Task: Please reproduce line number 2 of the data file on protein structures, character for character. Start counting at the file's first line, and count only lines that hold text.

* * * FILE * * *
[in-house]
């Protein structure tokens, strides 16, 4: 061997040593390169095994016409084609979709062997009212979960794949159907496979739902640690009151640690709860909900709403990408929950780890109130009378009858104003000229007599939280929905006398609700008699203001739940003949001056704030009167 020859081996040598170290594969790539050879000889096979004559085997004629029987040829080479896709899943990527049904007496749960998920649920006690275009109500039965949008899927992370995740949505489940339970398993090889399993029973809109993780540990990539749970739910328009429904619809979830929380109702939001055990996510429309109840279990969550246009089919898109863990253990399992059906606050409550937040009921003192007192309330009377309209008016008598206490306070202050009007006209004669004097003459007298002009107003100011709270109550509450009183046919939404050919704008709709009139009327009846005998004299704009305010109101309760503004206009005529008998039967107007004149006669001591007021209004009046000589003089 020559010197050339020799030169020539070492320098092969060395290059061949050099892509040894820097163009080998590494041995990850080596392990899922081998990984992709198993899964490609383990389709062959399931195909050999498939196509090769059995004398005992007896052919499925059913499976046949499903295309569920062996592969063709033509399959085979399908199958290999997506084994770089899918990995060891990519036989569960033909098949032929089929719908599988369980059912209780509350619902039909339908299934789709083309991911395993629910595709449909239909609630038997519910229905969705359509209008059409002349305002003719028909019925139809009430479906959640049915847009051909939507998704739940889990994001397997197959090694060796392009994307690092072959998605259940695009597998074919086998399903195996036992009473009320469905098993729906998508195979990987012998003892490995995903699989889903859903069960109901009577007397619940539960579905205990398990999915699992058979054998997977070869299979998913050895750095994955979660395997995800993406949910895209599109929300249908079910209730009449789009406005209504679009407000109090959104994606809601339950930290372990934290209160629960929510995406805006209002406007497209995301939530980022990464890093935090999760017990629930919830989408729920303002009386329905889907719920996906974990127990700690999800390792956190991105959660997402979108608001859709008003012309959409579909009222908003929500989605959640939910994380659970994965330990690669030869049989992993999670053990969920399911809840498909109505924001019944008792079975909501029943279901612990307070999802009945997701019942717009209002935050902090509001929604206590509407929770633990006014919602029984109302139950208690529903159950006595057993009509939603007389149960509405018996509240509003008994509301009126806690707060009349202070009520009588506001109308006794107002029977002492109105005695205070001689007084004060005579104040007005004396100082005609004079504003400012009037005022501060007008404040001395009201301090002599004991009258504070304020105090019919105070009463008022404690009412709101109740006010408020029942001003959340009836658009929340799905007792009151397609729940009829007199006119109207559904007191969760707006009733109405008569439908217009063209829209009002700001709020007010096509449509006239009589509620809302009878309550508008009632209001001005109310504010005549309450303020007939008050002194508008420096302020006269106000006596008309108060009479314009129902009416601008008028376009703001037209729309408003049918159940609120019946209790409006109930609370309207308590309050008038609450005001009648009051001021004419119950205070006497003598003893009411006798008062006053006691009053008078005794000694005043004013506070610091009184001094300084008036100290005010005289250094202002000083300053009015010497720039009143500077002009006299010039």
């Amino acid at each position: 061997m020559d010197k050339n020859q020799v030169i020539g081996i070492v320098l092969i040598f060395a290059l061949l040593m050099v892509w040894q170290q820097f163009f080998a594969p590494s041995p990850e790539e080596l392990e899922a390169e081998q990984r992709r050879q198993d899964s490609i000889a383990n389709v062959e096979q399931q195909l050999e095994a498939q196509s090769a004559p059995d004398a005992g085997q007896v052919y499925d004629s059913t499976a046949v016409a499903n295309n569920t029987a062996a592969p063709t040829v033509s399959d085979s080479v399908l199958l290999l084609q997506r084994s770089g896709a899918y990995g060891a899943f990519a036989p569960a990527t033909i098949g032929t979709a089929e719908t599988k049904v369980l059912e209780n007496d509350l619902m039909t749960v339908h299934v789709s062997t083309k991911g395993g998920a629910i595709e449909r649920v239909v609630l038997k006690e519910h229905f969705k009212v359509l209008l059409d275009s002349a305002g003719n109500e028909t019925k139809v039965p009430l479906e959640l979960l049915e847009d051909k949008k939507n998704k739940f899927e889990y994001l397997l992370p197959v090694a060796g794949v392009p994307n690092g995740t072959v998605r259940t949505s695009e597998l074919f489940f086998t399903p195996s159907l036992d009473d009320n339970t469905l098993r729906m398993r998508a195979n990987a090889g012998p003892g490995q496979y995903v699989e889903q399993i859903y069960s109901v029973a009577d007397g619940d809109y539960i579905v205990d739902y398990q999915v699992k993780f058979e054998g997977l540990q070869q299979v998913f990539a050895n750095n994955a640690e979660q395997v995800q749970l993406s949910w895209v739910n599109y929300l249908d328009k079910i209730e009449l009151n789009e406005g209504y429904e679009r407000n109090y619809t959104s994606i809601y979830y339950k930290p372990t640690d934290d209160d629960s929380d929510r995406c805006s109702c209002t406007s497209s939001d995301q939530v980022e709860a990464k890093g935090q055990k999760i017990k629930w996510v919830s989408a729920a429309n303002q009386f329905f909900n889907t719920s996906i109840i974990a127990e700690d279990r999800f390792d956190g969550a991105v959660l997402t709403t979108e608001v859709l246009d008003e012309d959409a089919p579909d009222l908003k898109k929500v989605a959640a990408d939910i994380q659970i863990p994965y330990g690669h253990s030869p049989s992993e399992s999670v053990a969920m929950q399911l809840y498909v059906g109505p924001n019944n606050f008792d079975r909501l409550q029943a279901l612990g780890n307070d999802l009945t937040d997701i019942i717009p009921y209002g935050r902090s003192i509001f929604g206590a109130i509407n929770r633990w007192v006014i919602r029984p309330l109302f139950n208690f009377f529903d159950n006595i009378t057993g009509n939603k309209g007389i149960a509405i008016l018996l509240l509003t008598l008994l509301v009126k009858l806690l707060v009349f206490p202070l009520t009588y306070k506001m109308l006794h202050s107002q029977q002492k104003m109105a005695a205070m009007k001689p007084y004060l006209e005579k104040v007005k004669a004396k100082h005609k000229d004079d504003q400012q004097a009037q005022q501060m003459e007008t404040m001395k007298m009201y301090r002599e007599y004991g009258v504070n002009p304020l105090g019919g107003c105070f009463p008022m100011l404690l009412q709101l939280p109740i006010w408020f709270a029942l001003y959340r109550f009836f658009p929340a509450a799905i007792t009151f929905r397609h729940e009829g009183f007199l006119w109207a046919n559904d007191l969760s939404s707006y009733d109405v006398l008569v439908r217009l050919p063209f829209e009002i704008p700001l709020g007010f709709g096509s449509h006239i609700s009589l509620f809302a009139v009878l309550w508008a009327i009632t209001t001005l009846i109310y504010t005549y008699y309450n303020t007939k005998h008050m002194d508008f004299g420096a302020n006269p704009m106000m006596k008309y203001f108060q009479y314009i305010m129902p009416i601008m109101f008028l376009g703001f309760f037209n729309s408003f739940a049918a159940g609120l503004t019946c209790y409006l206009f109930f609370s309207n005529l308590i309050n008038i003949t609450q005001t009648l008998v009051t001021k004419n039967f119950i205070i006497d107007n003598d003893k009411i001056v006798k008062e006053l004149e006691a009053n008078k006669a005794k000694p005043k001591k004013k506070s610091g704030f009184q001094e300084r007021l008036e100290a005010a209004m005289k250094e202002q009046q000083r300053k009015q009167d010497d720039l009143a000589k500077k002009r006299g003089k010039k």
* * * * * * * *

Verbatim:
């Protein structure tokens, strides 16, 4: 061997040593390169095994016409084609979709062997009212979960794949159907496979739902640690009151640690709860909900709403990408929950780890109130009378009858104003000229007599939280929905006398609700008699203001739940003949001056704030009167 020859081996040598170290594969790539050879000889096979004559085997004629029987040829080479896709899943990527049904007496749960998920649920006690275009109500039965949008899927992370995740949505489940339970398993090889399993029973809109993780540990990539749970739910328009429904619809979830929380109702939001055990996510429309109840279990969550246009089919898109863990253990399992059906606050409550937040009921003192007192309330009377309209008016008598206490306070202050009007006209004669004097003459007298002009107003100011709270109550509450009183046919939404050919704008709709009139009327009846005998004299704009305010109101309760503004206009005529008998039967107007004149006669001591007021209004009046000589003089 020559010197050339020799030169020539070492320098092969060395290059061949050099892509040894820097163009080998590494041995990850080596392990899922081998990984992709198993899964490609383990389709062959399931195909050999498939196509090769059995004398005992007896052919499925059913499976046949499903295309569920062996592969063709033509399959085979399908199958290999997506084994770089899918990995060891990519036989569960033909098949032929089929719908599988369980059912209780509350619902039909339908299934789709083309991911395993629910595709449909239909609630038997519910229905969705359509209008059409002349305002003719028909019925139809009430479906959640049915847009051909939507998704739940889990994001397997197959090694060796392009994307690092072959998605259940695009597998074919086998399903195996036992009473009320469905098993729906998508195979990987012998003892490995995903699989889903859903069960109901009577007397619940539960579905205990398990999915699992058979054998997977070869299979998913050895750095994955979660395997995800993406949910895209599109929300249908079910209730009449789009406005209504679009407000109090959104994606809601339950930290372990934290209160629960929510995406805006209002406007497209995301939530980022990464890093935090999760017990629930919830989408729920303002009386329905889907719920996906974990127990700690999800390792956190991105959660997402979108608001859709008003012309959409579909009222908003929500989605959640939910994380659970994965330990690669030869049989992993999670053990969920399911809840498909109505924001019944008792079975909501029943279901612990307070999802009945997701019942717009209002935050902090509001929604206590509407929770633990006014919602029984109302139950208690529903159950006595057993009509939603007389149960509405018996509240509003008994509301009126806690707060009349202070009520009588506001109308006794107002029977002492109105005695205070001689007084004060005579104040007005004396100082005609004079504003400012009037005022501060007008404040001395009201301090002599004991009258504070304020105090019919105070009463008022404690009412709101109740006010408020029942001003959340009836658009929340799905007792009151397609729940009829007199006119109207559904007191969760707006009733109405008569439908217009063209829209009002700001709020007010096509449509006239009589509620809302009878309550508008009632209001001005109310504010005549309450303020007939008050002194508008420096302020006269106000006596008309108060009479314009129902009416601008008028376009703001037209729309408003049918159940609120019946209790409006109930609370309207308590309050008038609450005001009648009051001021004419119950205070006497003598003893009411006798008062006053006691009053008078005794000694005043004013506070610091009184001094300084008036100290005010005289250094202002000083300053009015010497720039009143500077002009006299010039």